They Haven't Been Praying Enough
According to press reports, Espirito Santo Financial Group, one of Portugal's largest financial groups and the biggest shareholder in Banco Espirito Santo (i.e., the Holy Spirit Bank, BES), is about to miss interest payments on some of its short term notes. The event prompted a sell-off in Portuguese government bonds as well. 10 year government bond yields have declined from more than 16% at the height of the sovereign debt crisis to about 3.25% at their recent lows, but have shot up by more than 60 basis points in recent weeks.
The chart of BES suggests that the troubles at the Holy Spirit Bank must have been on the minds of market participants for a while already. We have a feeling a costly scandal is brewing.
For BES shareholders it's presumably a bit like involuntarily taking a vow of poverty. Incidentally, the recent revelations about BES also led to shares of Portugal Telecom being taken out behind the shed and shot. Here are some additional details on the affair:
“Portuguese stocks and bonds dropped Wednesday, as continuing concerns over the financial health of lender Banco Espírito Santo rattled investors.
Shares in Banco Espírito Santo led declines after media reports that Espírito Santo International, which owns part of Espírito Santo Financial Group, which in turn owns a large stake in BES, had delayed coupon payments on some of its short-term debt.
"Last week some clients were asked to swap the commercial paper into equity," RBS credit strategist Alberto Gallo wrote in a note. He added that BES isn't directly responsible for the repayment of any ESI bonds, but "is subjected to reputational risks given its connection to the family."
Banco Espírito Santo didn't reply to a request for comment.
Moody's Investors Service on Wednesday downgraded its rating on Espírito Santo Financial Group to Caa2 from B2. "Moody's concerns regarding ESFG's creditworthiness are heightened by the lack of transparency around both the Espírito Santo Group's financial position and the extent of intra-group linkages," the ratings firm said.
Portugal Telecom shares dropped as much as 9% in response to criticism from Brazil's state development bank BNDES relating to an investment by the telecommunications company in debt issued by Espírito Santo International.
The impact was also felt in sovereign debt markets, with 10-year Portuguese government bond yields climbing to 3.82%, their highest in more than six weeks, before dropping back slightly. Yields rise as prices fall.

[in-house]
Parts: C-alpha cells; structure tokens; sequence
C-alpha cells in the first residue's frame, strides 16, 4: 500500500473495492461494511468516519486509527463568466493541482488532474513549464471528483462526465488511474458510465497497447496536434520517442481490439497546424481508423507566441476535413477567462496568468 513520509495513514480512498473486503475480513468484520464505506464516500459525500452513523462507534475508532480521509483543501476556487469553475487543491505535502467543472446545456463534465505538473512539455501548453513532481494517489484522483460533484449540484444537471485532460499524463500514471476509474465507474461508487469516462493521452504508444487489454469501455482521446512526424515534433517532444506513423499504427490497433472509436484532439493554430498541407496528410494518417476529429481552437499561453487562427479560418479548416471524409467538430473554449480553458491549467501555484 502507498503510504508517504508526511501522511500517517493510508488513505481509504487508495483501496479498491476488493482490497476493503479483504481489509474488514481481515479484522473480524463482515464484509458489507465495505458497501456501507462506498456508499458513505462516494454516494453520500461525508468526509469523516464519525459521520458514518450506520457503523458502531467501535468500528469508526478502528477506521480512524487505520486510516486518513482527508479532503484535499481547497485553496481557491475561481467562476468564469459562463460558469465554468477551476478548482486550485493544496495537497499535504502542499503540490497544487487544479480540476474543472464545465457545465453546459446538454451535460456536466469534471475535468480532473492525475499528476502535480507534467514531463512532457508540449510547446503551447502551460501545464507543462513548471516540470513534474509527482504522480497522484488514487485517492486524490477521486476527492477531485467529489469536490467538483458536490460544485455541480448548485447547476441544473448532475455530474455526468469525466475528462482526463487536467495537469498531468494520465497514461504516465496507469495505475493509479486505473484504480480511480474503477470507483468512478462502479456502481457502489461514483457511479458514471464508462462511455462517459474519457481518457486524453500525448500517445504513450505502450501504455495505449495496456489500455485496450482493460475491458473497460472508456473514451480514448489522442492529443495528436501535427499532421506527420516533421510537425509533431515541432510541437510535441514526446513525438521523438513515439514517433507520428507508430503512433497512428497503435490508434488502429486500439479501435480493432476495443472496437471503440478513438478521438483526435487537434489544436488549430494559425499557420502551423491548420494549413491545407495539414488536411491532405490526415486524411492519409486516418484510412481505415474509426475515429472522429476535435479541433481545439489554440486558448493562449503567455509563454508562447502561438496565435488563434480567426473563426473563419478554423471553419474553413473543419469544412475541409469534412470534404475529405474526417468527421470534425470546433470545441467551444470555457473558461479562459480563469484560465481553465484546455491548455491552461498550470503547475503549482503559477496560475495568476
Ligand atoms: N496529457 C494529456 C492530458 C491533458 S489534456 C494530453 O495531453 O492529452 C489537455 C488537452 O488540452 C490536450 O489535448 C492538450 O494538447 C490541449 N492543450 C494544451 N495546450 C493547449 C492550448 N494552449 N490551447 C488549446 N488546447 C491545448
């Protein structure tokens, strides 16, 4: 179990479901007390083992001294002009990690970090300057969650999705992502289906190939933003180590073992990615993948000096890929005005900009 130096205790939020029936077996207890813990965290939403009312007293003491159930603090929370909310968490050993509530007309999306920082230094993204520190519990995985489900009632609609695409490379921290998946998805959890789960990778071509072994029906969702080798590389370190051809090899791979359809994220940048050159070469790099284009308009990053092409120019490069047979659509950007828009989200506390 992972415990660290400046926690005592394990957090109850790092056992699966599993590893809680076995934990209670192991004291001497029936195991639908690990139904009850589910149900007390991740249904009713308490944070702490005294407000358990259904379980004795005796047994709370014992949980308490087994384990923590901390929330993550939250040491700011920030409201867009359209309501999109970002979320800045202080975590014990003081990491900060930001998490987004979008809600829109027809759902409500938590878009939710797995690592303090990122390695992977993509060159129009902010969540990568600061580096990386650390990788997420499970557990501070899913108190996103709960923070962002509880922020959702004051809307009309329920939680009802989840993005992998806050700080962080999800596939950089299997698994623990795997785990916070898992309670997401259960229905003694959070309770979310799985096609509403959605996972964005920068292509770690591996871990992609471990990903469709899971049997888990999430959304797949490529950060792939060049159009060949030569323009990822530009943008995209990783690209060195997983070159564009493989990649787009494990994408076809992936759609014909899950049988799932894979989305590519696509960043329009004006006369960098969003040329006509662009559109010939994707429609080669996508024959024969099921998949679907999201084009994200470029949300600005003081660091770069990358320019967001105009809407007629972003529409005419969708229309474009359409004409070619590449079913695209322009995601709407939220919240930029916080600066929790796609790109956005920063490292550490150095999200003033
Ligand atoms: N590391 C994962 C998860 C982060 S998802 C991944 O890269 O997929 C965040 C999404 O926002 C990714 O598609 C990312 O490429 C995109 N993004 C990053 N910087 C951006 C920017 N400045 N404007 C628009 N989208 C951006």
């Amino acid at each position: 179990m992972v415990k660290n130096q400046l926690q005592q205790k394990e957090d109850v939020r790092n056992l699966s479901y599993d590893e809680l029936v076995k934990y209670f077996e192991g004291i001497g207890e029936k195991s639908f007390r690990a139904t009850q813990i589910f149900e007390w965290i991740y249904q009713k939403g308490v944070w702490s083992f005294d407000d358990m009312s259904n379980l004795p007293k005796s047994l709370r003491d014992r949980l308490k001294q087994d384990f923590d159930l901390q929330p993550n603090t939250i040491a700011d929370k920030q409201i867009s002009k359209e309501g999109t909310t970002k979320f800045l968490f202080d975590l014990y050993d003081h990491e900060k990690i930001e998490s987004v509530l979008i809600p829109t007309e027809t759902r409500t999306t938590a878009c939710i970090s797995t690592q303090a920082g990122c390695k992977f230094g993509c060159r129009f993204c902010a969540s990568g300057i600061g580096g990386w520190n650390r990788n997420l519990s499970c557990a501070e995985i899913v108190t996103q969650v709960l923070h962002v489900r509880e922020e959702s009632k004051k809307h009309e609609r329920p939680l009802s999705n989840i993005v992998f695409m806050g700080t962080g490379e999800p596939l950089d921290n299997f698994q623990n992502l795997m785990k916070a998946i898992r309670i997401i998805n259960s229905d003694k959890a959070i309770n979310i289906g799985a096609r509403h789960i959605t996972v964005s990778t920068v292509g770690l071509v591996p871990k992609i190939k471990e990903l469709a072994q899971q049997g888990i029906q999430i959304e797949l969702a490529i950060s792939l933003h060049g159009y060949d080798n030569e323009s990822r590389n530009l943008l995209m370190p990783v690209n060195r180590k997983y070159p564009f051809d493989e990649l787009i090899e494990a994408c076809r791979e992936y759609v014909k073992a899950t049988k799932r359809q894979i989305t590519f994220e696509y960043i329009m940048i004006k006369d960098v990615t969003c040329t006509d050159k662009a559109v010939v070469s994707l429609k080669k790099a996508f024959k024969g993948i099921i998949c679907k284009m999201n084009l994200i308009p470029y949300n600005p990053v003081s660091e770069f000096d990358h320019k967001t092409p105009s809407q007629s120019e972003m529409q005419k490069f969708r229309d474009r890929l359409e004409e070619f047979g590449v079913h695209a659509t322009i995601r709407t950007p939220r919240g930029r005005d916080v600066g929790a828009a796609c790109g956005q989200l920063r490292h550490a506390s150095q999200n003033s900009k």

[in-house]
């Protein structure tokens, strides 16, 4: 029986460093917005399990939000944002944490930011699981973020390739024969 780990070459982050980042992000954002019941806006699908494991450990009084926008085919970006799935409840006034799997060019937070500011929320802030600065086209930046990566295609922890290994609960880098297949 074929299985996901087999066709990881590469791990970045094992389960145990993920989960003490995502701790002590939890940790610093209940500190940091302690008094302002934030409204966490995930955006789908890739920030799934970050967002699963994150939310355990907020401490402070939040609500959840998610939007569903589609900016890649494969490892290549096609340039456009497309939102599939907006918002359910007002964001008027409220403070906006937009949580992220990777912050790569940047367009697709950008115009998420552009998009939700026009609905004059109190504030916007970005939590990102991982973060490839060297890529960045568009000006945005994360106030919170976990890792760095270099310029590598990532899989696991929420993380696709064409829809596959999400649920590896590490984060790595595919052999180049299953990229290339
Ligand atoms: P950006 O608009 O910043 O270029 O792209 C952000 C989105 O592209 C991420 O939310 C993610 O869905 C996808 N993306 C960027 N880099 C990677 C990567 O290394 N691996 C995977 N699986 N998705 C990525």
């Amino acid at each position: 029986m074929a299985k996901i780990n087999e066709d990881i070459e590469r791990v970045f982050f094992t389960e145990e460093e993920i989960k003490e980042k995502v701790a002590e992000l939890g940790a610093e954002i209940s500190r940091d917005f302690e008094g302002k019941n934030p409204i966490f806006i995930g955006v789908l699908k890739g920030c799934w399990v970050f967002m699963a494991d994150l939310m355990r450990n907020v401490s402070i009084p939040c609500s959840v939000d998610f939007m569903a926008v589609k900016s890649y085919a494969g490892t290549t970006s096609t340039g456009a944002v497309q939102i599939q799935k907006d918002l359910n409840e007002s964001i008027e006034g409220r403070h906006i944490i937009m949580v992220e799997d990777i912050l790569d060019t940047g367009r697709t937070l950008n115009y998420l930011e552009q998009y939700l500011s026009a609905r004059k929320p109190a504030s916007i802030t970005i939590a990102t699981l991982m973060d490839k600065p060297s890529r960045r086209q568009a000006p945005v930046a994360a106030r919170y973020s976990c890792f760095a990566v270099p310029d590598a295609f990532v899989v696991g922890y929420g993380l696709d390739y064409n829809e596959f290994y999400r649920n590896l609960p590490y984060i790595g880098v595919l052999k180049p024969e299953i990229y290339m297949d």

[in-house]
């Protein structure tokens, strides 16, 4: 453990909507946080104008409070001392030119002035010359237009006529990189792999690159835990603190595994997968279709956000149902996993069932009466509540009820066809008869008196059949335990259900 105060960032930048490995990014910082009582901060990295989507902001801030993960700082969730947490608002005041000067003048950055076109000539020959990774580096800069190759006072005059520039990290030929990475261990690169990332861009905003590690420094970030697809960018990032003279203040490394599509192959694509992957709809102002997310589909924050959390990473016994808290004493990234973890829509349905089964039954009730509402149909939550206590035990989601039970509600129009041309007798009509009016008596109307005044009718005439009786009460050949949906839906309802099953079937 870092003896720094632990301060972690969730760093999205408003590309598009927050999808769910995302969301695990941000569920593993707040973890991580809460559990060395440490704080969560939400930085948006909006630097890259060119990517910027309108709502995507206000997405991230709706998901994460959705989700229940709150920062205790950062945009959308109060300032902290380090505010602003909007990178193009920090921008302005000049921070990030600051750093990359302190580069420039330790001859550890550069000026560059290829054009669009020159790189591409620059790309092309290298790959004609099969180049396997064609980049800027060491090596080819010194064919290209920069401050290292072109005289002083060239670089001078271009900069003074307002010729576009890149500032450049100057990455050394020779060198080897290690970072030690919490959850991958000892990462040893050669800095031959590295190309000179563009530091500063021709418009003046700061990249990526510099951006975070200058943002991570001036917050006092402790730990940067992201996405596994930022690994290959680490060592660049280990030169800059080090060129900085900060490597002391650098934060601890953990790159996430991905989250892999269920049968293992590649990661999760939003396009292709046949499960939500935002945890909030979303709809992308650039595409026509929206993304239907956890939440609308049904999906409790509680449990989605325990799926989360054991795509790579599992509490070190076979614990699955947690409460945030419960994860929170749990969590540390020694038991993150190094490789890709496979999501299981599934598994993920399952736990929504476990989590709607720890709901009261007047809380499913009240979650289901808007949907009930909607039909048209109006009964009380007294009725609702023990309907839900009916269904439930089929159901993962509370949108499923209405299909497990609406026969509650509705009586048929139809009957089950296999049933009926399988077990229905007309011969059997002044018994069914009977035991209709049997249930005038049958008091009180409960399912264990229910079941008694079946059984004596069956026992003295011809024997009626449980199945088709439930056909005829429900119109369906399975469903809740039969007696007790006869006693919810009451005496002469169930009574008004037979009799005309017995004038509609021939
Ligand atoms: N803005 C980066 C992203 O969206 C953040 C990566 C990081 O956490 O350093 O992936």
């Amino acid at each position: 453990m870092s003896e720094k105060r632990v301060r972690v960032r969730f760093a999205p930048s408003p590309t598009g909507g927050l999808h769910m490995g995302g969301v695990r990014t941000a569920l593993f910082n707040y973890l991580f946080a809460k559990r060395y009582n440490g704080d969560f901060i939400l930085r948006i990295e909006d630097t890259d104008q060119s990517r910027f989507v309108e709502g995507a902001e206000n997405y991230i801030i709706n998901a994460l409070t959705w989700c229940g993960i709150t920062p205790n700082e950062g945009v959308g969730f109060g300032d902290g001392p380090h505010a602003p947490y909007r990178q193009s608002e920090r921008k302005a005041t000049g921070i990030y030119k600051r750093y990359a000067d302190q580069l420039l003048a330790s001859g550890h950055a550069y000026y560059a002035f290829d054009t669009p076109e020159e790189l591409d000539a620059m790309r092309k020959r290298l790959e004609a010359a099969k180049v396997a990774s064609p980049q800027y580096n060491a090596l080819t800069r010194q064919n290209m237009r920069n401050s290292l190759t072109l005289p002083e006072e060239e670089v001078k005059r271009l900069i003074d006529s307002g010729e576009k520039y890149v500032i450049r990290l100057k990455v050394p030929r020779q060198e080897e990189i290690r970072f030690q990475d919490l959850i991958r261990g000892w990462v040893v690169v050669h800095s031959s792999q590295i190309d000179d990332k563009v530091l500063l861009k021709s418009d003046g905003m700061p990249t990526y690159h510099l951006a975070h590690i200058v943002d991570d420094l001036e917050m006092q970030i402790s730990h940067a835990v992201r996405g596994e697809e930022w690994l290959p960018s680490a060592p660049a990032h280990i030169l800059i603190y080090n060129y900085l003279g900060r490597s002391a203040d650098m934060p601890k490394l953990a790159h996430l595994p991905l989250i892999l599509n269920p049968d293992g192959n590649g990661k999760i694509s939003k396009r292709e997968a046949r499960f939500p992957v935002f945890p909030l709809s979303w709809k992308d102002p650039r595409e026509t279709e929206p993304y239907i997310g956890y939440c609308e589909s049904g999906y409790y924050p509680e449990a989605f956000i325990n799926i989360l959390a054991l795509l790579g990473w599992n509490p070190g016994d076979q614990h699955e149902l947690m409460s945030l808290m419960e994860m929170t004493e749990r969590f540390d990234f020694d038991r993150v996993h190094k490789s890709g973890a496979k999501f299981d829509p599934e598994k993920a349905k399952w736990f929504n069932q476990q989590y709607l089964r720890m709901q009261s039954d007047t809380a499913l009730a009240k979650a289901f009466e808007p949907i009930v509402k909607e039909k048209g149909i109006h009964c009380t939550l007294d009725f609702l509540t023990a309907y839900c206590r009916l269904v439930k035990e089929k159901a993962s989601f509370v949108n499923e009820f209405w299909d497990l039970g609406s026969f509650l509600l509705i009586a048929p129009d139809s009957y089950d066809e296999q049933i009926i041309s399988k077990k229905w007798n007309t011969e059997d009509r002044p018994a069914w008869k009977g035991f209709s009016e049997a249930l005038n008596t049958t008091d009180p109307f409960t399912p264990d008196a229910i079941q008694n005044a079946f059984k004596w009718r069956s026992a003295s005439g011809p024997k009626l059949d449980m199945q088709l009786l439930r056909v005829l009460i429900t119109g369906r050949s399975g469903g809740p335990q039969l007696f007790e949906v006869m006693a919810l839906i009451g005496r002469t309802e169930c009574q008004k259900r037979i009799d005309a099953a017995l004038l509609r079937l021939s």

Traders said the uncertainty surrounding BES and declines in Portuguese stocks had caught investors off guard, given many had been betting on further gains for government debt at the start of the third quarter.
This is certainly not the first time that investors have been “caught off guard” by something like this, but “betting on further gains” in government debt may have been a foolish thing to do in any event. Portuguese bond yields have already declined enormously in an extremely short time period. Buying them at recent levels was asking for trouble.
Meanwhile, Banco Espirito Santo managers didn't have time to comment because they were actively seeking forgiveness for their financial sins. We have come across a photograph showing a procession of them. It is possible that the board of Portugal Telecom is also in the picture:
Managers of Espirito Santo Financial Group and Portugal Telecom are currently busy repenting.
(Photo credit: REUTERS / Erik De Castro)
The lack of transparency of the Santo Espirito group bemoaned by Moody's is evidently causing quite a bit of collateral damage. With the dealings of the ES group shrouded in a cloud of frankincense, investors can only guess how big the problem really is. We would however say that a group that cannot pay interest on its short term debt must really be in big trouble, considering that every corporate or sovereign Tom, Dick and Harry asking for debt financing happily unburdened by covenants or issuing bonds in junk-bond land gets funding these days at the drop of a hat.
The exposure of Portugal Telecom seems to be viewed as a serious problem by market participants as well, as the chart of its shares rather strongly suggests:
Shares of Portugal Tele-Splat in all their recent terribly glory – click to enlarge.